Deep Excision and the New York Endometriosis Center


I had the privilege recently of being a part of my friend’s first experience at the New York Endometriosis Center in Manhattan where I had my own first time experience and deep excision surgery in 2007.  My friend has been having pelvic pain, experiencing an “endo belly” and a whole host of other symptoms.  She has been to so many different doctors over the past couple of years and she finds out some answers, but they tend to lead to more questions and many tests come back clear.  She is an active and health conscious individual, but this pain has really started to affect her daily life and she really wanted some more definitive answers.  So away we went!

Typically, at the New York Endometriosis Center, Dr. Kanayama first meets with you to discuss your case and answer any questions you may have.  He then typically decides what kind of blood tests to run (blood drawn right in the office) and performs a transvaginal ultra sound.  This is a big deal because most doctors are sending their patients to technicians who perform these ultrasounds and then simply give the doctor a written report.  No images are typically reviewed.  So in my friends case, she had been told that her gyn thought she could possibly have 2 uteruses based on the findings the technician reported, but wouldn’t know for sure unless he performed laparoscopic surgery.  Since Dr. Kanayama performed the ultrasound himself, he was able to view the images in real time and then discuss his findings which appeared to show that my friend’s uterus has shifted toward her left ovary which is pushing downward and therefore is contributing to the pain she is experiencing.  That typically happens when endo is present.   Think of endo as a large blister that grows and as it grows it causes things to shift and/or presses on nerves causing pain.  So now comes choosing what to do next for my dear friend.  Will she try out different birth control pills and play that game dealing with different side effects until she finds the right fit (if that exists)?  Will she try the endo diet and add in some supplements?  Or will she opt to go right into having deep excision surgery?  The choice is up to her as it would be up to me or you.  These are our bodies and our choices – let’s just make sure we stand together and educate each other to help make the best decisions possible.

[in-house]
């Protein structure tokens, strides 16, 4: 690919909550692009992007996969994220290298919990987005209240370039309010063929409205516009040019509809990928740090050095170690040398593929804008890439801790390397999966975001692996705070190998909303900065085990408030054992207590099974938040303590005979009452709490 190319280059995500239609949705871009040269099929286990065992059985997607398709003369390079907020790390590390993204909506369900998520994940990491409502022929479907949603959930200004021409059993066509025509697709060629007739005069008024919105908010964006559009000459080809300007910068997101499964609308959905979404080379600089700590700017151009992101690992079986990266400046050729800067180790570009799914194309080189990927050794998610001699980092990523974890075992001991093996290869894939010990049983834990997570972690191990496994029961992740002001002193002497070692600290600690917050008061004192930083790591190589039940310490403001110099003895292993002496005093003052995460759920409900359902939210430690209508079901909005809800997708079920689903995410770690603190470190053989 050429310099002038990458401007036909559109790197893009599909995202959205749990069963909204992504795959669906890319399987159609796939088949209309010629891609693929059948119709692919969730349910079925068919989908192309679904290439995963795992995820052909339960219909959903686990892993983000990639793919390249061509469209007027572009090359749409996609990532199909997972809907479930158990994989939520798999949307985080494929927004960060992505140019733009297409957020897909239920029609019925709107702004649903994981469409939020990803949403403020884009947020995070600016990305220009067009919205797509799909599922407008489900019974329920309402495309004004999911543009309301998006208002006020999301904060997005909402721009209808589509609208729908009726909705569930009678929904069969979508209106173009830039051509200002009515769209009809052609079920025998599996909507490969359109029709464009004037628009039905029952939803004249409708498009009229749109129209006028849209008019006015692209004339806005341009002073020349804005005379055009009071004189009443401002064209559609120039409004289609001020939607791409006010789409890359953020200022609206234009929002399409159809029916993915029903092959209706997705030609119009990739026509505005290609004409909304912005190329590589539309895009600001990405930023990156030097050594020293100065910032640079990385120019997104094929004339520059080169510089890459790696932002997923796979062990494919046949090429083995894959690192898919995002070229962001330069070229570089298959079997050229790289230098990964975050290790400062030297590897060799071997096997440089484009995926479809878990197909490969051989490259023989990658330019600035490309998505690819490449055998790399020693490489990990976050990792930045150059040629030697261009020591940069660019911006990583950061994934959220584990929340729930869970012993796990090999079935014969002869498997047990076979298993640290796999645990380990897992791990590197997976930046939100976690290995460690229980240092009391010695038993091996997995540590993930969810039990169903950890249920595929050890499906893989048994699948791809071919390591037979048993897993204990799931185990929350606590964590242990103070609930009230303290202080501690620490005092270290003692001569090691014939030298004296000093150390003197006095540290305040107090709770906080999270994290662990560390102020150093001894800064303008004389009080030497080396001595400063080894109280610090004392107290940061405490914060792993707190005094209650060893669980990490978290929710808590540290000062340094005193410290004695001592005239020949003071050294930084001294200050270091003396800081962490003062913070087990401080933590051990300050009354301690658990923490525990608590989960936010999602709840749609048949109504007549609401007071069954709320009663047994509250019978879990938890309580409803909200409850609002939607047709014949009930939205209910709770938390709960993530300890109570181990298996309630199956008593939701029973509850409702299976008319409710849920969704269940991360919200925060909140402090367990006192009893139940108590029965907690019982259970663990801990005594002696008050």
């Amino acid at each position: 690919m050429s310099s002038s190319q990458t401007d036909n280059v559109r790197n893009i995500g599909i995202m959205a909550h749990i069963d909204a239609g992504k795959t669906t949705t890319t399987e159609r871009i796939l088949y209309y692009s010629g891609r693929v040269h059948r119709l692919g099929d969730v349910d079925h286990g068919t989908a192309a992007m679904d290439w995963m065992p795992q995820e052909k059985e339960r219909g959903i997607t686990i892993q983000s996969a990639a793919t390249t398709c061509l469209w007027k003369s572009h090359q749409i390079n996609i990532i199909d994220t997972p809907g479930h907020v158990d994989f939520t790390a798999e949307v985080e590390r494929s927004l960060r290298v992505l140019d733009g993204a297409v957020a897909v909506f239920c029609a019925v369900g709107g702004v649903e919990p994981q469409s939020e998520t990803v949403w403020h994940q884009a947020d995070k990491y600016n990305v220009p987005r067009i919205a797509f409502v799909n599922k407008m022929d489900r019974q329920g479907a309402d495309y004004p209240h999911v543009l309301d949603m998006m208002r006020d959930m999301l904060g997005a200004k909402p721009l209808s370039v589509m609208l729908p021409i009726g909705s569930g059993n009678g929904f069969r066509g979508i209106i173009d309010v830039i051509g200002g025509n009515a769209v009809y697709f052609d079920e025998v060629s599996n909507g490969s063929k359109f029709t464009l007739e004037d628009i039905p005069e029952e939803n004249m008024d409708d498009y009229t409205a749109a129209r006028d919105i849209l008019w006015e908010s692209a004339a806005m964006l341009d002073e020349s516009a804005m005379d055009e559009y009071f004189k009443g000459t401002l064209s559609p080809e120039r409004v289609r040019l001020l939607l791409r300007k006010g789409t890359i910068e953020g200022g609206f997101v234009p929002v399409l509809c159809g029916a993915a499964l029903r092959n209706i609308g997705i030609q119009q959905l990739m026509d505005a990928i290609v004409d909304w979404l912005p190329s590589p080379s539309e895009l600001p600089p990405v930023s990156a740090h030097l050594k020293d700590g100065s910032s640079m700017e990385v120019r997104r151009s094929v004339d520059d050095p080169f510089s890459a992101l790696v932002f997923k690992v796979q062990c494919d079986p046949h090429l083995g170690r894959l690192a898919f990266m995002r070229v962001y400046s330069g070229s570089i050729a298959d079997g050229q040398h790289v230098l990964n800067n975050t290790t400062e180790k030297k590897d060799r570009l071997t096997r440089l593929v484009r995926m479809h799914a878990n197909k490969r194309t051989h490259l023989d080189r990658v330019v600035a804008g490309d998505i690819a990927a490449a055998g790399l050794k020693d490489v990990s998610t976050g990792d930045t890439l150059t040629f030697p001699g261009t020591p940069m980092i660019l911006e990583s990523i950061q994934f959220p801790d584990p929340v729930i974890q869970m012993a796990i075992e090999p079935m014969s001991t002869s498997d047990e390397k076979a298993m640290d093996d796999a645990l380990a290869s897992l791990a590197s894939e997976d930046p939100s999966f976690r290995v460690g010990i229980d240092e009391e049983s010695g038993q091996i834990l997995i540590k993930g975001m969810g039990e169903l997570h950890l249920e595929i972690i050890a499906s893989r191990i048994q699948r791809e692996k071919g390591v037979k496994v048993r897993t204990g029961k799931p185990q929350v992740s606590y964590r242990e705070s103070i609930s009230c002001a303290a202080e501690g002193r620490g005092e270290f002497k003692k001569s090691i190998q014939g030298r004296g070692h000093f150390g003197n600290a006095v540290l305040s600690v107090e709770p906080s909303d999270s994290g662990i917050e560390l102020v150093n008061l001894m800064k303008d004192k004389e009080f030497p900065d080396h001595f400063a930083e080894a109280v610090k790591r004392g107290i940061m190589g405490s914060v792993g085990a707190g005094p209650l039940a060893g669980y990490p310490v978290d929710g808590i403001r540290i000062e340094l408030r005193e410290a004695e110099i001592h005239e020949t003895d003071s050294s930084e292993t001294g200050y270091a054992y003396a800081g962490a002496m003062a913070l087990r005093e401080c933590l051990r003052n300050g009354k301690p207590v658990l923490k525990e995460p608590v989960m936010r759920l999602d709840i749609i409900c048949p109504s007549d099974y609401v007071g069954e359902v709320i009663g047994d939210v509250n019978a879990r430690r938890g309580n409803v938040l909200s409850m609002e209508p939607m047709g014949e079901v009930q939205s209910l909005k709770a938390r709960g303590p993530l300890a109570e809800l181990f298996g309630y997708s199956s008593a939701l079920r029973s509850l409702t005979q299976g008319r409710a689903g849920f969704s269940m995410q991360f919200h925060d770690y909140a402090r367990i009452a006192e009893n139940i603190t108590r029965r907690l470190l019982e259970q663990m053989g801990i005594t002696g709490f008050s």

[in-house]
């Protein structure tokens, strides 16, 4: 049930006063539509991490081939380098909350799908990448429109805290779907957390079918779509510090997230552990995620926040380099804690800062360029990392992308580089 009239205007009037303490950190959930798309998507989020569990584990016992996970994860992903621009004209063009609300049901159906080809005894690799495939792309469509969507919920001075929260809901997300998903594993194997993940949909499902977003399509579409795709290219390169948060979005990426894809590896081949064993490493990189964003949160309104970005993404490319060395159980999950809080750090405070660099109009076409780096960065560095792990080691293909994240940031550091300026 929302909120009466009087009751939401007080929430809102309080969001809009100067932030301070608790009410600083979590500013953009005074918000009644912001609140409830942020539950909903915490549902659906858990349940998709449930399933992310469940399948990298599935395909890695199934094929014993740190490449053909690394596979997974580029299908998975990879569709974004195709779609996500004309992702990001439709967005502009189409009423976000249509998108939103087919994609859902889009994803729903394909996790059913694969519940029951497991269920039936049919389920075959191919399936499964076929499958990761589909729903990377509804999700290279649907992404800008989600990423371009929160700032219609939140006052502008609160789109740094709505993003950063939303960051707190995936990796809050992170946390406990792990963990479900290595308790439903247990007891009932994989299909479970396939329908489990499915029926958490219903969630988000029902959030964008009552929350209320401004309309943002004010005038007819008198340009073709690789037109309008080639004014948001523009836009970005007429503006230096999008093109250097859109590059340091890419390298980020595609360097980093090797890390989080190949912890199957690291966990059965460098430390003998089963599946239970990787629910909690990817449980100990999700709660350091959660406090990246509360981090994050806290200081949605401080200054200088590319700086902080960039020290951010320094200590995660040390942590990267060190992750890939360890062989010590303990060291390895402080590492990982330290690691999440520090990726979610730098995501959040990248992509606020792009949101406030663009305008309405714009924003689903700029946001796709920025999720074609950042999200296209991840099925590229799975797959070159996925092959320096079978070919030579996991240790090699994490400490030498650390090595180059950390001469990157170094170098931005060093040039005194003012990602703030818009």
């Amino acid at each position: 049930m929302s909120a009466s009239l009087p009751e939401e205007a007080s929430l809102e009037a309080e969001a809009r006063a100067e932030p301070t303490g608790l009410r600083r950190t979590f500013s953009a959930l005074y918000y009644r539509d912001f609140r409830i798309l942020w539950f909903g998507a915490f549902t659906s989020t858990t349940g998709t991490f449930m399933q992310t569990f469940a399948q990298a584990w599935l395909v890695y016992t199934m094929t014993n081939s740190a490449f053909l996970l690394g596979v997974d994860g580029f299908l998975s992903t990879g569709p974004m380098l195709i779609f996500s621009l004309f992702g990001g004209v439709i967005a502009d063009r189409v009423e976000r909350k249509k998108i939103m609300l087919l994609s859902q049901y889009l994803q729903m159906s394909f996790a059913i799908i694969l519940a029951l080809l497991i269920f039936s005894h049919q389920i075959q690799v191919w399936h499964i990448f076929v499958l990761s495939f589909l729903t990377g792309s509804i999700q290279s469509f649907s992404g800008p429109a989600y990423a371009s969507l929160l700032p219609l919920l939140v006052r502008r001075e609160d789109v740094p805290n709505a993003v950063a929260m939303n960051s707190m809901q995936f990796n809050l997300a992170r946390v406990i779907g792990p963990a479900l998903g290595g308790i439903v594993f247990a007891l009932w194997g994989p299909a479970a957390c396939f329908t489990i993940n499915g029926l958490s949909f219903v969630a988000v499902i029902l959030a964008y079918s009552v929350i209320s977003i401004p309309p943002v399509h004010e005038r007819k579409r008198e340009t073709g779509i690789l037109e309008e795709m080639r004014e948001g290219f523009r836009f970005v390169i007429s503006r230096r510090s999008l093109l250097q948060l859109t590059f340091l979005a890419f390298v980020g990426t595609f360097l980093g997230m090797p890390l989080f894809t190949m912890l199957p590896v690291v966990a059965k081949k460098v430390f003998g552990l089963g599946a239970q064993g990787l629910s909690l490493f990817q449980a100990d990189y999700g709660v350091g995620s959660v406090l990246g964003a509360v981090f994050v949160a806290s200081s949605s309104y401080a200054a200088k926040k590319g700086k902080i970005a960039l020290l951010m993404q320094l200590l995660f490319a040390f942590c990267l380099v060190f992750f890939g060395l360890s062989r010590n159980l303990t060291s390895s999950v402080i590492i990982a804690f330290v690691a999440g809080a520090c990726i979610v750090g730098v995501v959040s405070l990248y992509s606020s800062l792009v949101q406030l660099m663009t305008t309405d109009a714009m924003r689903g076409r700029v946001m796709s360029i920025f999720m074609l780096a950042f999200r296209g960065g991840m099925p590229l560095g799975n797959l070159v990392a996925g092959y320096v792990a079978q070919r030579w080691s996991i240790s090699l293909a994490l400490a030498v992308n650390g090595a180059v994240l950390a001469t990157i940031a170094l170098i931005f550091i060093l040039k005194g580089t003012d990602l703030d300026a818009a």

The average woman will go to an average of 8-10 different doctors having different procedures performed which could all come back clear leaving a women to wonder if she is just making up how much the pain is affecting her life.    Women will then typically undergo a laparoscopic surgery performed by their gyn who tell them that it is just exploratory.  Exploratory surgery is true, but the key here is to ask that gyn if he/she finds endometriosis how they treat.  Most gyns typically will burn (called ablation) the top of the endo leaving the endo still in the root of your tissue but then telling you that it is then controlled from growing larger with hormones replacement therapy (birth control pills, Lupron shots, Vissanne).  This is not what happens with deep excision surgery performed by a specialist.

Deep excision surgery means that the endo (abnormal tissue growth) is excised (removed) until clean tissue is exposed and then the veins are cauterized.  Depending on your stage of endo this type of surgery could be pretty quick and easy or it could be longer and more challenging, but in either case it makes the most sense to at least go to an endo specialist performing this type of surgery for an opinion.

I hope that my friend received some information that helped her to feel more at ease and more confident in her next step.  My hope is to be able to help women become advocates for themselves, understand that the pain they are experiencing is not in their head and eventually help “traditional” gyns to understand the treatment for endo is not ablation surgery.    Eventually we will get closer to more women finding relief, but we need to work together to build awareness.  That is what going back into the New York Endometriosis Center does for me every time – reminds me of why I am now trying to help build awareness and help women fight to find out why they are experiencing pain.  You are not alone.




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